Review: Colombiana


Anne Parillaud, Natalie Portman, Milla Jovovich. All of these women exploded onto the scene, giving their finest performances under the guidance of director Luc Besson, each becoming a muse for the Action auteur. Where they would be without the roles of Nikita, Mathilda, and Leeloo I can’t say, but undoubtedly the 90’s were an excellent time for strong, capable female gunslingers due to the sensitive touch that Besson applied.

I’m a major fan of the man and his work, but carrying a membership card to that club is bittersweet. Due to burnout syndrome, he vacated the director’s chair in favor of writing basic outlines and producing for younger French talent. The results have been scattershot. There was commercial success in The Transporter, Taken, and Kiss of the Dragon, acceptable for what they are, with quite a few more titles dropping below those (and below District B13) in measure of quality. Perhaps the worst of those released in America (I’ve yet to watch From Paris with Love) is Oliver Megaton’s The Transporter 3. For this reason, my expectations were managed walking into the latest in a long line of Besson-lite. Colombiana is also directed by that man who’s name cannot be forgotten.

To my surprise, the movie is one of the more competent emulations. It never achieves a genuine artistry as the proper Besson titles did, but grants a comfortable spot among that gallery of actresses to Zoe Saldana. Here, she’s given the material to make her emotional queues, falling short only because we’re already well aware of her talent from the spotlight of Star Trek, and because the mark of the man who conceived it is limited, mostly, to thematic approach and the appreciation for absurdity.

As the story goes, for reasons beyond my understanding, Luc Besson wanted to make a sequel to his best film, Leon (known here as The Professional), expanding on the assassin protege played by Portman. For twelve years, he failed to lock down the apprehensive actress while suffering a harsh falling out with distribution partner Gaumont Film. The ideas were then recycled to form Colombiana, a script co-written by Robert Mark Kamen. It was kicked to Megaton, who takes credit for leading it further away from allusions to Nikita and Leon, releasing it finally to an apathetic audience during 2011’s lackluster lineup.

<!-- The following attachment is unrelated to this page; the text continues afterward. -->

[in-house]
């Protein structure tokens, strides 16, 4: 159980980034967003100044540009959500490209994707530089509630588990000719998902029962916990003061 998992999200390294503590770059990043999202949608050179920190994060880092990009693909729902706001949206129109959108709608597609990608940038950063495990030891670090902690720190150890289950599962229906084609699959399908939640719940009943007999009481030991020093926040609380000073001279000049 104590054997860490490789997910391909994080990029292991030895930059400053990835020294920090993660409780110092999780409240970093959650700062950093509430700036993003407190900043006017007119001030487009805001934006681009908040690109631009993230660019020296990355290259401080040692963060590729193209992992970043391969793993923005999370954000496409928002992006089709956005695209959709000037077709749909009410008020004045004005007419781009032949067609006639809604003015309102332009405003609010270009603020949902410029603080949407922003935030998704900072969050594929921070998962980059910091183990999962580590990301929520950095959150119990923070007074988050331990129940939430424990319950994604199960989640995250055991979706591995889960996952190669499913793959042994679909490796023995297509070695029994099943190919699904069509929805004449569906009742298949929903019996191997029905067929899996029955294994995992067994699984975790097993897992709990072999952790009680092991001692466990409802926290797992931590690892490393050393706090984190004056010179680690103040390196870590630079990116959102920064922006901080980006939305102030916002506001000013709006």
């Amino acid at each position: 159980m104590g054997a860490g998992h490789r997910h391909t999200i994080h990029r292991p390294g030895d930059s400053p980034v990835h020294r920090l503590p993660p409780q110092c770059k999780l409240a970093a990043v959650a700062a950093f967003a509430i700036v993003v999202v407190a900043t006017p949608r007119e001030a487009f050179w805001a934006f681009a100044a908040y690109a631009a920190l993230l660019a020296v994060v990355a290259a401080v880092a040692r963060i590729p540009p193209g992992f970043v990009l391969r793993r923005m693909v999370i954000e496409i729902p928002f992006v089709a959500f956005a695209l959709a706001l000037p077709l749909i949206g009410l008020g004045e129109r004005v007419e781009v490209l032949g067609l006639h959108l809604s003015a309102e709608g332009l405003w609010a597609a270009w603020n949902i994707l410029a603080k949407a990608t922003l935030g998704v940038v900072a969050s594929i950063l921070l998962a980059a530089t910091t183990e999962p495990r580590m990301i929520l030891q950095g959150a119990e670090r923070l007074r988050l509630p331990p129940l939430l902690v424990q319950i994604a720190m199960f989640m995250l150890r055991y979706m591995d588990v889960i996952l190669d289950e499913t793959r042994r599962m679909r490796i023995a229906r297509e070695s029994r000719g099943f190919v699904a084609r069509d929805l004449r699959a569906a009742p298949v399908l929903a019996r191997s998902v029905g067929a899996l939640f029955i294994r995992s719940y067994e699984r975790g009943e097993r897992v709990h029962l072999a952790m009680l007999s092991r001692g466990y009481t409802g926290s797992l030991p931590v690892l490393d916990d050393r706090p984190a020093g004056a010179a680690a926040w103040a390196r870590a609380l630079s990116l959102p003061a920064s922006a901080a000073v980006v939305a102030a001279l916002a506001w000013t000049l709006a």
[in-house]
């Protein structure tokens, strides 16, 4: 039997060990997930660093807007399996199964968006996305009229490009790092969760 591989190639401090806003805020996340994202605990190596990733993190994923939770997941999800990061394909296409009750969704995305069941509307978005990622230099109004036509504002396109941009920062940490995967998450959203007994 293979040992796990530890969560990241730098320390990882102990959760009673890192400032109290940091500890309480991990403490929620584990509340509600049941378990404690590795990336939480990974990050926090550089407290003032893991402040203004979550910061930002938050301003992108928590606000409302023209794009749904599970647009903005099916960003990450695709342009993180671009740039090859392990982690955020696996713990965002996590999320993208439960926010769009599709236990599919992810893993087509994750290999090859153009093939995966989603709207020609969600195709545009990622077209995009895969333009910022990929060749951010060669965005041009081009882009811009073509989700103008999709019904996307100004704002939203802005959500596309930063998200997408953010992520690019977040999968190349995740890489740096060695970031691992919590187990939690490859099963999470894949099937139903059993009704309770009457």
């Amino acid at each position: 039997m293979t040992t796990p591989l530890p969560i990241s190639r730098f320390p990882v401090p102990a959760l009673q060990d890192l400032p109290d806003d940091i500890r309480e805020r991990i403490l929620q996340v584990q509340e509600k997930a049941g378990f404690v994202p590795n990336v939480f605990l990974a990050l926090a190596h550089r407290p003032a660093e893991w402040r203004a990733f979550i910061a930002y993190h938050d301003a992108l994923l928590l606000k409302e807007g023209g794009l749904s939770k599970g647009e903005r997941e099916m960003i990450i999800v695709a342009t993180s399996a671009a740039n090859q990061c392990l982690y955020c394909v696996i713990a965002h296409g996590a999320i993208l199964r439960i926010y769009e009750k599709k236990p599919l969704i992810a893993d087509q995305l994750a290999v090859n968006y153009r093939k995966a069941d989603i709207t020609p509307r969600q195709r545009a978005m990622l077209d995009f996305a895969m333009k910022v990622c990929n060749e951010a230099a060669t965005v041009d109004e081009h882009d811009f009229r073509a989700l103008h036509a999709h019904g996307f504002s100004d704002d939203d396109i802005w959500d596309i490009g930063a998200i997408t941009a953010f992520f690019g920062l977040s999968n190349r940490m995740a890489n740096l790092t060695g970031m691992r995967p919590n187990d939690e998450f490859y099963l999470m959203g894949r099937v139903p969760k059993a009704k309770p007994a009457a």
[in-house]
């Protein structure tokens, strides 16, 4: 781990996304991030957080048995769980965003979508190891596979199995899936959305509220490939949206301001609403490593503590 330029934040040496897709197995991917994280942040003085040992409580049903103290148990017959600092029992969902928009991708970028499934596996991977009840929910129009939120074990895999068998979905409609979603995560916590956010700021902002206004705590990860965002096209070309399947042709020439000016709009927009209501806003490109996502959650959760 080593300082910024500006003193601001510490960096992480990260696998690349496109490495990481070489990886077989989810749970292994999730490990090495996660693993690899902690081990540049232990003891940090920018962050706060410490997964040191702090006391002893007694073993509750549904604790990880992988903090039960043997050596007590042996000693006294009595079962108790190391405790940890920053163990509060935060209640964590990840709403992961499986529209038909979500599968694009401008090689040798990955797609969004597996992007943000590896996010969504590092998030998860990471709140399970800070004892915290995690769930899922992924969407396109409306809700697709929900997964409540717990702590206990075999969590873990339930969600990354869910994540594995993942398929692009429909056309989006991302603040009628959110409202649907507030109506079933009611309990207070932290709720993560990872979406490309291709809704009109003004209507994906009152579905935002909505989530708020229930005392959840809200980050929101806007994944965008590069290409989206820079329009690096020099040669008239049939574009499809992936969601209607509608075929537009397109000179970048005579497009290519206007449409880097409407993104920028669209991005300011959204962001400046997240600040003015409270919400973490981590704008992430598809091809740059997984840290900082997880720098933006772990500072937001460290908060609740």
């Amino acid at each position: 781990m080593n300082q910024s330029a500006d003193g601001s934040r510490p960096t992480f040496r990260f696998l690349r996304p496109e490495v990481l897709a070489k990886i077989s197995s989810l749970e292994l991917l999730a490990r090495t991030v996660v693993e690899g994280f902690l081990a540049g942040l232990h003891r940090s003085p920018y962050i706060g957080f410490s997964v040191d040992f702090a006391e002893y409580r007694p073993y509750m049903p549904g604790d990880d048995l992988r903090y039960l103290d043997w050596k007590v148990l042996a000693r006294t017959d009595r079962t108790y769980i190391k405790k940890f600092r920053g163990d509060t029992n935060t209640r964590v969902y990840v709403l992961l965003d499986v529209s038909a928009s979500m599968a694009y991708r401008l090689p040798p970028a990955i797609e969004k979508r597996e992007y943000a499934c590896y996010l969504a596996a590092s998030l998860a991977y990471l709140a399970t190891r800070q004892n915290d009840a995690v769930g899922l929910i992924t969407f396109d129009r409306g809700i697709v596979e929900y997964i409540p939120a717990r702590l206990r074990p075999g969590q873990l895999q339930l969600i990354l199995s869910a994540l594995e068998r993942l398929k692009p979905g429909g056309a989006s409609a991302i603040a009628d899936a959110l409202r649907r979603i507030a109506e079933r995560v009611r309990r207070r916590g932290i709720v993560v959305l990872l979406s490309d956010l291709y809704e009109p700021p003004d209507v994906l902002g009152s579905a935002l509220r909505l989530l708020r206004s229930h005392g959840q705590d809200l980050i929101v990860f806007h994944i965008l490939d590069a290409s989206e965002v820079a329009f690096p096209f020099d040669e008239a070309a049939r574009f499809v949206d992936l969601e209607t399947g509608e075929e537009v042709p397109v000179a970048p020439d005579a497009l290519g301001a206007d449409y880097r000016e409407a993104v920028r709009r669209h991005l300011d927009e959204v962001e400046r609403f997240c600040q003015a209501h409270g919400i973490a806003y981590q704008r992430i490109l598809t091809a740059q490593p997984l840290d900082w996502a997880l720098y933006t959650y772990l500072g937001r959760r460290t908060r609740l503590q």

This is a crappy action flick saved by the very things that often break the momentum of others. All of the intensity in Colombiana‘s trailer is missing from the full-length feature. Gunplay is uninspired, explosions (and sharks) are fifty-percent-off computer graphics, and the Bourne series choreographer appears to have only contributed to one heavily edited melee match-up between Cataleya, a revenge bent beauty whose parents were murdered before her eyes, and one of many sleazy, paper thin stock characters that include Sam Douglas (Heavy Rain, yes that Heavy Rain). Whenever there’s a straight up bullet brawl, it’s off balance trying to decide between cheeky exploitation and pulse quickening combat. Something it never, ever does, is put Cataleya in a place of physical fragility, which is a shame because Colombiana makes us care so much about her that we would truly feel suspense, were any care given to it.

Her emotional state is another matter. A heart can’t help buy cry out for the girl in her semi-human moments. Like most Besson femmes, Cataleya, as she understands herself, is brought into life severely damaged. It forms in her a cast iron conviction, well defended from her surrogate father, expertly played by Cliff Curtis (Sunshine, Bringing Out the Dead), who trained her as a child in the skills necessary to even the score, but objects to her modern methods. The same can be said regarding her not-a-boyfriend Danny, portrayed less impressively by Michael Vartan (Alias), born the same year and cast from the same mould as Ed Burns.

In the role, Zoe Saldana is captivating. Her approach to the character is like the other side of the Natalie Portman coin. Instead of flooring us with an adolescent girl possessed with hard eyes of knowing, we’re struck by an ambitious twenty-something who, with a quiver, betrays the fact that she still has a lot of growing up to do. Further, Saldana seems to have learned from her fully motion captured role in Avatar how to find the part with her body foremost. In stealth and leisure, her contortions are that of a jungle cat (pay attention Halle Berry), and her silky skin and stature are as far departed from G.I. Jane as any warrior princess. Worth noting, most of this is performed in the same sized heatwave morning-wear that Portman’s Mathilda would have since grown out of.

It’s encouraging to see that Colombiana‘s director can surpass the more recent work of Tony Scott, instead of straight ripping it off as he did with The Transporter 3. Only the opening sequence educes a headache this time around. Still, it’s distinctly unimaginative. There are faux-Besson movies I like better. An action director without a mind for shooting is never completely redeemed by character development. It’s easy to be thankful for something typically neglected in the genre, but that’s not what we were promised.

Overall Score: 6.70 – Okay.  (6s are just okay. These movies usually have many flaws, didn’t try to do anything special, or were poorly executed. Some will still love 6s, but most prefer to just rent them. Watch more trailers and read more reviews before you decide.)